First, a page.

The Urban Studies Centre worked with Year 5 ‘Seals’ class from St Thomas of Canterbury Catholic Primary School on a Heritage Lottery Funded local history project to commemorate the centenary of World War One.
The children explored their local area to uncover some amazing secrets from the past in an active and lively local programme, with help and support from LB Hammersmith & Fulham Local Archives, Fulham Library, Hammersmith Community Gardens Association and Friends of Margravine Cemetery.
To enable the World War One project to be more widely shared by schools in other locations an education pack has been created, consisting of a series of lesson plans (with case studies) on local WW1 history, that can be used for Key Stages 2 and 3 and can be adapted to your local area.
Fulham Library blog
Debby Wale from Fulham Library, who showed us the plaque to commemorate our local hero Edward Dwyer VC, wrote about our visit in her blog…
As part of the commemoration of World War 1, a group of children from St Thomas’s School came to the library to attend a talk on Corporal Dwyer and see the plaque. It was lovely to see the class look through the illustrated London News and they asked lots of questions. Fulham Library have assembled a display on Edward Dwyer and World War 1.
Urban Studies Centre AGM, September 2014
Seals class shared their WW1 performance and exhibition at our 2014 AGM, then wrote about it in their blog…
On Tuesday 23rd September, nine children were chosen by the Urban Studies Centre to attend their AGM. The children were asked to perform a short drama piece which retold the lives of people from our local area during World War One.
They also reminded the audience about Edward Dwyer, who was once a pupil at St Thomas of Canterbury and was the youngest person to receive the Victoria Cross for an act of bravery. Councillor Caroline Needham presented the children with a certificate for enthusiasm and hard work during the project.
Local studies session with Kensington Prep school, June 2014
Year 5 and Year 6 pupils from Kensington Prep School joined us for a First World War explore of their surrounding area to discover how WW1 affected local people’s lives.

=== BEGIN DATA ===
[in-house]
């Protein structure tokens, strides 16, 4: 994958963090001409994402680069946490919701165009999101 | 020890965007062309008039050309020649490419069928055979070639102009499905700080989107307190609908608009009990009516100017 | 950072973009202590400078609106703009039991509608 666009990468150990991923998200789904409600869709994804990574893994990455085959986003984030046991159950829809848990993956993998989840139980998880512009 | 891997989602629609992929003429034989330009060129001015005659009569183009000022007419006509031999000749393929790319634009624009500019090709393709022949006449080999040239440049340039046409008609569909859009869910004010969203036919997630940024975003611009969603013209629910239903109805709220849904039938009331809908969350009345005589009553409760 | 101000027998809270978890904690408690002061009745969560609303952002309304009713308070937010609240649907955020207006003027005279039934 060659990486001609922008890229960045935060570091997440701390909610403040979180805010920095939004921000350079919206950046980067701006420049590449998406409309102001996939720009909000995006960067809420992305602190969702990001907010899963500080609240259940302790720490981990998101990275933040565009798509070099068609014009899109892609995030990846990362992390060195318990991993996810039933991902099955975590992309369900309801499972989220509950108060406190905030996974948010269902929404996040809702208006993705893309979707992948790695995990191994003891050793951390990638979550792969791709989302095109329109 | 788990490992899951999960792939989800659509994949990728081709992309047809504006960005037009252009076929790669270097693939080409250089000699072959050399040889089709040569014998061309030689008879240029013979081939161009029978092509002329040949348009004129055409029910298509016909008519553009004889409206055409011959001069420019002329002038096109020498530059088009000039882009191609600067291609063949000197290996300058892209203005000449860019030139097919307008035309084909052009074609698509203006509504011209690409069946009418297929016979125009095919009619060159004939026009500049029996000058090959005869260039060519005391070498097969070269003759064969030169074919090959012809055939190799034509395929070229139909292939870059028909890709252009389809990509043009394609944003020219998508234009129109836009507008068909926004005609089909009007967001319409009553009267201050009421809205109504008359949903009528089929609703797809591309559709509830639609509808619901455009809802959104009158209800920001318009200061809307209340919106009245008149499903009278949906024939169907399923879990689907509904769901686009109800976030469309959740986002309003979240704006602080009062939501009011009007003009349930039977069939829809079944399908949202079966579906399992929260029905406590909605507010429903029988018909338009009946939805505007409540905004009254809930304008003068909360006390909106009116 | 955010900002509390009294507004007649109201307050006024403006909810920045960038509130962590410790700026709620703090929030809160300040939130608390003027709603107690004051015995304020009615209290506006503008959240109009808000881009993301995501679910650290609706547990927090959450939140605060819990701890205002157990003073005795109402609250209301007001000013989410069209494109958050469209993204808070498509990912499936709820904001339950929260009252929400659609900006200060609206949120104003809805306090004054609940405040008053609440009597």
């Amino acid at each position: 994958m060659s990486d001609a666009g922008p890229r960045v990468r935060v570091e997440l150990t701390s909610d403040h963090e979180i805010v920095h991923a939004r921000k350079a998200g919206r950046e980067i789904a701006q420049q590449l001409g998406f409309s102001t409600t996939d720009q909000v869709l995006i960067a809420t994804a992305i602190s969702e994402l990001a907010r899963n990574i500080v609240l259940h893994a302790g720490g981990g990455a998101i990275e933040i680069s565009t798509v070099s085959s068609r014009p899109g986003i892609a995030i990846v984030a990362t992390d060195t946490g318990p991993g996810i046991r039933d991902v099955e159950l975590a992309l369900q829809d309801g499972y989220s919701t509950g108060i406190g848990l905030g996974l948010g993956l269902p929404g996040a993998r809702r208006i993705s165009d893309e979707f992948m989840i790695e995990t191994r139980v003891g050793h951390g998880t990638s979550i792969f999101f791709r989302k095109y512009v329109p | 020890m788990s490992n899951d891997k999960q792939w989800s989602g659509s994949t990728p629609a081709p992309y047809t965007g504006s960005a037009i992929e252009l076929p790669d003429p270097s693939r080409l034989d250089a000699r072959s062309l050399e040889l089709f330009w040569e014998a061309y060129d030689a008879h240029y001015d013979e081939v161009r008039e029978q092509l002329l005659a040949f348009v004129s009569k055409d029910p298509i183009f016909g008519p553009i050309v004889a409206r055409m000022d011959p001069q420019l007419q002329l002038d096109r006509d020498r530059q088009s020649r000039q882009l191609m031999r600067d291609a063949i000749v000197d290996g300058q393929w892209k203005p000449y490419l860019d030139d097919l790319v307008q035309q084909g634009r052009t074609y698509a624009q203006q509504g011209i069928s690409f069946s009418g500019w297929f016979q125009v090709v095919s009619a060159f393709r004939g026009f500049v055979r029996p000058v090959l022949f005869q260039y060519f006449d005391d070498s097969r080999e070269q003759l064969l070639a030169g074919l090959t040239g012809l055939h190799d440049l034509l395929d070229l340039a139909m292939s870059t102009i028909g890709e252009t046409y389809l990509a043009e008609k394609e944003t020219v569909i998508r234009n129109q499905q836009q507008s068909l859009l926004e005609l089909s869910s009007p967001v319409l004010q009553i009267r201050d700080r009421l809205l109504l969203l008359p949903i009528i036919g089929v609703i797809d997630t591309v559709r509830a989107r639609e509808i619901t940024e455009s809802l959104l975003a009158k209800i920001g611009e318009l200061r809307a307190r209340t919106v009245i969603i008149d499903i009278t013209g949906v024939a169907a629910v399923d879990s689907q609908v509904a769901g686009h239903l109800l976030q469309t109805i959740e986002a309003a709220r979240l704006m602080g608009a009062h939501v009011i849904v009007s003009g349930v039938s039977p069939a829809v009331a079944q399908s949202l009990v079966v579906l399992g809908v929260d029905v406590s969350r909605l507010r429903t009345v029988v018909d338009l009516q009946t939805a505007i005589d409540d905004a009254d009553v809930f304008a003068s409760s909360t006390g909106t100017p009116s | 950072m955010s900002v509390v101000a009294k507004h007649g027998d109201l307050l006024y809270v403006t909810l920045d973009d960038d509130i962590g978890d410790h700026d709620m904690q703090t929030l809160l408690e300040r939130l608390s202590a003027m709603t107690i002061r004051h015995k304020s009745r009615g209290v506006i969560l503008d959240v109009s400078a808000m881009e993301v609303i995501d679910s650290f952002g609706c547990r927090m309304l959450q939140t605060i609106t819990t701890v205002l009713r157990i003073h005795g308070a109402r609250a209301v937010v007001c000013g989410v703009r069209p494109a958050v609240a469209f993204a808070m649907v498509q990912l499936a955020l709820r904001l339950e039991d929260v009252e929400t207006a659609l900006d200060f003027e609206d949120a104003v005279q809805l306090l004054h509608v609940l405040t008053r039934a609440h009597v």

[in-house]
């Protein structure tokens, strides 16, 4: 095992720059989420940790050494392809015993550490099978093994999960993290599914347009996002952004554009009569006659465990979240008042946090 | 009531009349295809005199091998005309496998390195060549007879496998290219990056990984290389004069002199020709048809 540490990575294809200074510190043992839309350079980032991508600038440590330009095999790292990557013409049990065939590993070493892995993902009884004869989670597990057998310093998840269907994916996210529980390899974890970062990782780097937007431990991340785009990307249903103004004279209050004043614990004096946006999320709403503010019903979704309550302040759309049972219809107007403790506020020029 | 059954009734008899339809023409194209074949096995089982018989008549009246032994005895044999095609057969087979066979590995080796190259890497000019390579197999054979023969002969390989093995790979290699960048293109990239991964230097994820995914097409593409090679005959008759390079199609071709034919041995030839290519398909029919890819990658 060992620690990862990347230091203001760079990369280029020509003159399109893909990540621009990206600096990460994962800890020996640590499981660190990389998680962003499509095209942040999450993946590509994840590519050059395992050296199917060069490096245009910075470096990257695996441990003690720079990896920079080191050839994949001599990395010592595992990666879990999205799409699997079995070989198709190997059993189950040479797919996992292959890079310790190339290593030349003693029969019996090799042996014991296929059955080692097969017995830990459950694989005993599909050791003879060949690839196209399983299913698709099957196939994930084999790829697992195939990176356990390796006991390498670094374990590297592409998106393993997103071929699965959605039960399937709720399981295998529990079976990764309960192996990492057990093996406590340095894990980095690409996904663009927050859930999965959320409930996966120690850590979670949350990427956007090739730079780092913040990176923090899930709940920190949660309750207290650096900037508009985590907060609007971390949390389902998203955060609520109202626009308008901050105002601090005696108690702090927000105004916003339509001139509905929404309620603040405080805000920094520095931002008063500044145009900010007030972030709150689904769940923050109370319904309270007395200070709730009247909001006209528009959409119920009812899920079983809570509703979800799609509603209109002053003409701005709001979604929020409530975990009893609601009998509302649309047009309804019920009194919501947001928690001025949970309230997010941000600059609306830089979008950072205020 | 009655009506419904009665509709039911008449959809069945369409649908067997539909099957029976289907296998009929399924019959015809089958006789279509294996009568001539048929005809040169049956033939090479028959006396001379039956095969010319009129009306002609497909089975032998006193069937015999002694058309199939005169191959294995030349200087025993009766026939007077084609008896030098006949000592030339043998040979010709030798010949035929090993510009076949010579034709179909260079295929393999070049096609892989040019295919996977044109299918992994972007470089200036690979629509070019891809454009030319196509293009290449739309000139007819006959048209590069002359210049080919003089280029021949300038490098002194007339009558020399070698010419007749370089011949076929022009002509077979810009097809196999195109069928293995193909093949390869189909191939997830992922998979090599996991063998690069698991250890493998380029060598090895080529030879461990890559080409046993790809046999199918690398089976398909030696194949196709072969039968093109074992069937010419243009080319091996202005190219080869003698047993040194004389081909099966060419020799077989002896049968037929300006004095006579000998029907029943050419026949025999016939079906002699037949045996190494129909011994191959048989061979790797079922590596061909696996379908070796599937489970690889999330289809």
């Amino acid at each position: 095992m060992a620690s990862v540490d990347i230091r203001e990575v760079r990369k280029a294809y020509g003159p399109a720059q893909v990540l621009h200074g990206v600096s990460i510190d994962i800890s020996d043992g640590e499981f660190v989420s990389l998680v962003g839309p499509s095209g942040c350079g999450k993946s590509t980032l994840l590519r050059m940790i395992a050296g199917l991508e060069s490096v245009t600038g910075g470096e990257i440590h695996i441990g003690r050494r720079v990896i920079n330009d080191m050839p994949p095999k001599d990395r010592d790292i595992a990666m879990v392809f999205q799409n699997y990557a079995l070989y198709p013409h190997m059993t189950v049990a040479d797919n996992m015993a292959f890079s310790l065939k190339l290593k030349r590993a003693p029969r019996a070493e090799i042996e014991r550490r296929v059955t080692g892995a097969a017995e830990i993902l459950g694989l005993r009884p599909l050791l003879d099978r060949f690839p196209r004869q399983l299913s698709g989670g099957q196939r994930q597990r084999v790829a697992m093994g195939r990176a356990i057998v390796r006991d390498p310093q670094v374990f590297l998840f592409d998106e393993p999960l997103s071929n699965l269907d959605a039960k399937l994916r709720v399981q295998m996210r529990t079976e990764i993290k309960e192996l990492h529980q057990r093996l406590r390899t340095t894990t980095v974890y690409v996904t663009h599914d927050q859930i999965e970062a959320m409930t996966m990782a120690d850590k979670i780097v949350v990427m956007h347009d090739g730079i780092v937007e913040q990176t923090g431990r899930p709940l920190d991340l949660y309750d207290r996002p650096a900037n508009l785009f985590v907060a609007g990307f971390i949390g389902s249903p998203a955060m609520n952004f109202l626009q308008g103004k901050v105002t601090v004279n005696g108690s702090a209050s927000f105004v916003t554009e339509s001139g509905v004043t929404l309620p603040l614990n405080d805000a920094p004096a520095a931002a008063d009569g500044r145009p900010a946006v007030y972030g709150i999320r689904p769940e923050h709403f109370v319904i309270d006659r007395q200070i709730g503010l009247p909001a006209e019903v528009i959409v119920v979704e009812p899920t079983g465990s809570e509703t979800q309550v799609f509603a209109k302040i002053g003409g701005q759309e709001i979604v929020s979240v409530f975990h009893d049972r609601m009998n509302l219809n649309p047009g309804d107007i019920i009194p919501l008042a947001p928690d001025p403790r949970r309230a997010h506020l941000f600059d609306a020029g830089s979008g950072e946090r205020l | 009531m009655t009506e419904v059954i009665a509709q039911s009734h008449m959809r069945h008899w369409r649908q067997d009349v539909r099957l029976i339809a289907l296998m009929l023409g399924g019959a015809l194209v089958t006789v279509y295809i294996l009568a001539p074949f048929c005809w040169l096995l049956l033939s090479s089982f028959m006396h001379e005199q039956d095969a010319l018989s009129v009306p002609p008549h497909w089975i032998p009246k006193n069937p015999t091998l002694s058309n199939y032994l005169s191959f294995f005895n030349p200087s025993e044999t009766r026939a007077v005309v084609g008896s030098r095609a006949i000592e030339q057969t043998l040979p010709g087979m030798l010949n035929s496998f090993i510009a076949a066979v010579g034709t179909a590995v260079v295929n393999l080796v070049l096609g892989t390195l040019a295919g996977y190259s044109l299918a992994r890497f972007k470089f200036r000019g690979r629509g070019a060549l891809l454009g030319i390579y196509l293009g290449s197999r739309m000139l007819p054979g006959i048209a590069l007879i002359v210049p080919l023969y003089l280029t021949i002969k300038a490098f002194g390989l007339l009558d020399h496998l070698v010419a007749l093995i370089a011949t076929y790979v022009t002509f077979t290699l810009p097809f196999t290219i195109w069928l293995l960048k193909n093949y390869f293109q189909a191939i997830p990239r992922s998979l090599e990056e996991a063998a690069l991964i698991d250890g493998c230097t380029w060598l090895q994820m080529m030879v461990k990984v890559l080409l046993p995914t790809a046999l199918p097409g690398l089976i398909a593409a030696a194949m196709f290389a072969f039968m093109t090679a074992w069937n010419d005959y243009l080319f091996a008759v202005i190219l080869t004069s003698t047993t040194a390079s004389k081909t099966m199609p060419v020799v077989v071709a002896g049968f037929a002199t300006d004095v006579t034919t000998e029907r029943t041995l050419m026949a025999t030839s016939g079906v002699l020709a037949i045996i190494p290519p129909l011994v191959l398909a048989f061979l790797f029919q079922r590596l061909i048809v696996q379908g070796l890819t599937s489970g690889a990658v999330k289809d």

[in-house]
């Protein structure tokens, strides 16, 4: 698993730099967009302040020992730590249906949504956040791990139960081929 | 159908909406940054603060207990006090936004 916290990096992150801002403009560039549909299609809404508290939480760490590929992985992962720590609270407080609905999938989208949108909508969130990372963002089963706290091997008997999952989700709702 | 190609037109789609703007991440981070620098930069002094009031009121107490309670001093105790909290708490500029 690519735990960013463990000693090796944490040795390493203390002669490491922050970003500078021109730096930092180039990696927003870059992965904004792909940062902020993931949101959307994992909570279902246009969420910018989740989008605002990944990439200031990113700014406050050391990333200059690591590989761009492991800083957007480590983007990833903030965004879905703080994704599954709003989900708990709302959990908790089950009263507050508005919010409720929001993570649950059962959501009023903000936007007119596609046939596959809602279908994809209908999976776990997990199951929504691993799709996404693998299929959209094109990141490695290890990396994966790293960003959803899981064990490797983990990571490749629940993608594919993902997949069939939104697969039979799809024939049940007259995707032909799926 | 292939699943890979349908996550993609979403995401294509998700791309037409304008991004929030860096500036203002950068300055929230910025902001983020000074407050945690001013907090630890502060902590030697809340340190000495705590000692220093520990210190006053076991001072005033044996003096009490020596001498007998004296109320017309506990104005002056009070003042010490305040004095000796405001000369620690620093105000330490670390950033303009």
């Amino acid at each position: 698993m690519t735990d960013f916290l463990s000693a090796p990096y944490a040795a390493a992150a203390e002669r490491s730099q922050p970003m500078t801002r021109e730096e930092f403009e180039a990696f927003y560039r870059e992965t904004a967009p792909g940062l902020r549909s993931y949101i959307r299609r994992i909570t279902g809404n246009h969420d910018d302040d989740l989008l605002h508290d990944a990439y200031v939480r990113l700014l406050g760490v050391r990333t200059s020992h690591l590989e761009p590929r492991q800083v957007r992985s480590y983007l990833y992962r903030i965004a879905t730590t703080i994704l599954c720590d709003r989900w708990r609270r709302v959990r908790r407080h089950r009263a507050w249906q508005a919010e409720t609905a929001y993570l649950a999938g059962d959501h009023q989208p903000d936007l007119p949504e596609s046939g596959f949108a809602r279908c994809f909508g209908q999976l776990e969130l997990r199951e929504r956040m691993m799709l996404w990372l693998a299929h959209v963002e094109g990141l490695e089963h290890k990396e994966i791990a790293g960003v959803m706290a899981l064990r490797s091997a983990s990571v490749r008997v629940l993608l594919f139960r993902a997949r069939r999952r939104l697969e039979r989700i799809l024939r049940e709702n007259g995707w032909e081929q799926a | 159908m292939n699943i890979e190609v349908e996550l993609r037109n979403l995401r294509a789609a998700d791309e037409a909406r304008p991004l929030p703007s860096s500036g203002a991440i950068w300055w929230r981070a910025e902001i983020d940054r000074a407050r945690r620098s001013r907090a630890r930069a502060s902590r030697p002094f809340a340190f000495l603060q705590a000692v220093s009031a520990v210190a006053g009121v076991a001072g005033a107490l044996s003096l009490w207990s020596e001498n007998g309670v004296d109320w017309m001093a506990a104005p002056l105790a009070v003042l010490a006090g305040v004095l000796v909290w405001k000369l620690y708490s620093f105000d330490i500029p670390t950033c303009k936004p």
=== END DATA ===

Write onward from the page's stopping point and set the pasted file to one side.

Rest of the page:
Our trail included stopping at Fulham Potteries where ceramic rum jars and hot water bottles were made and sent to troops all over the world during the War, and to see the war memorials at All Saints church, including the 25th London Cyclist Battalion memorial inside the church to the regiment who went uniquely on two wheels.
At Fulham Palace Meadow Allotments the girls tried their hand at drawing water up from the underground stream using the 100 year old pump. The allotments were established in 1916 on land given up by Bishop Winnington-Ingram, to help feed the people of Fulham during food shortages.
‘I found a lot out about Fulham that I had not known before. I had walked past and visited those places without realising their history!’ (Year 6 pupil Kensington Prep School)
‘First World War Explore’ for adults, August 2014 commemorating the start of the Great War
Fulham’s WW1 heritage really is spread far and wide, as we discovered taking our walkers exploring the lengths and breadths of Fulham for clues and stories from the Great War. Highlights of the walk were discovering the dramatic headstone of Reginald Warneford VC in Brompton Cemetery – the daredevil fighter pilot who at 23 was the first person to successfully shoot down a Zeppelin on a solo mission, but was tragically killed two weeks later – and finding out at Fulham Palace how it was turned into a hospital for shell-shocked soldiers during the War
‘It really made us step out and I was amazed about how many hidden gems there are on my local doorstep’ (Cass, WW1 walker)
Friends of Margravine Cemetery AGM, November 2014
We were really pleased to go and speak about our WW1 project at the Friends of Margravine Cemetery’s AGM. The cemetery played a very important role in the project, not only as somewhere beautiful and local to St Thomas of Canterbury Primary School, but with particular interest in its war memorials.
The Friends were interested to hear how valuable it had been to visit the J. Lyons memorial, for enhancing the children’s understanding of the scale of the awful loss of life in the War. We were also able to share the story which the children actually created a project performance about, connected to the well hidden, little known ‘Blake’s memorial’ in the Margravine.
Ruth Savery from the Friends had met us at the Blake’s memorial to explain that it commemorates thirteen workers (most of them young women) from Blake’s munitions factory on Wood Lane where they worked making bombs and bullets to be sent to the Front. The workers were tragically killed in an explosion, just ten days before the end of the War.
Local studies session with St Augustine’s RC Primary, November 2014
Year 6 children from St Augustine’s school joined us for a local trail searching for clues and stories about WW1 in the streets near to their school. Looking at an old local map, pupils wondered why the area looked different; for example what had happened to Lintaine Grove where local Victoria Cross hero Edward Dwyer had grown up? Our detective work led us to Normand Park which we learned had been built in the 1950s after the streets and houses were decimated by WW2 bombing raids. We played charades based on WW1 street games, and found some archive footage about how local children who had played on the bombsite helped create the park we know and love today.
‘..to put it into local context made it exciting, interesting and real for the children. They are very motivated now and keen to do some of their own research about the local area and the Wars’ (Miss Donnelly, Year 6 teacher)
This project was possible due to a First World War: then and now grant from the Heritage Lottery Fund.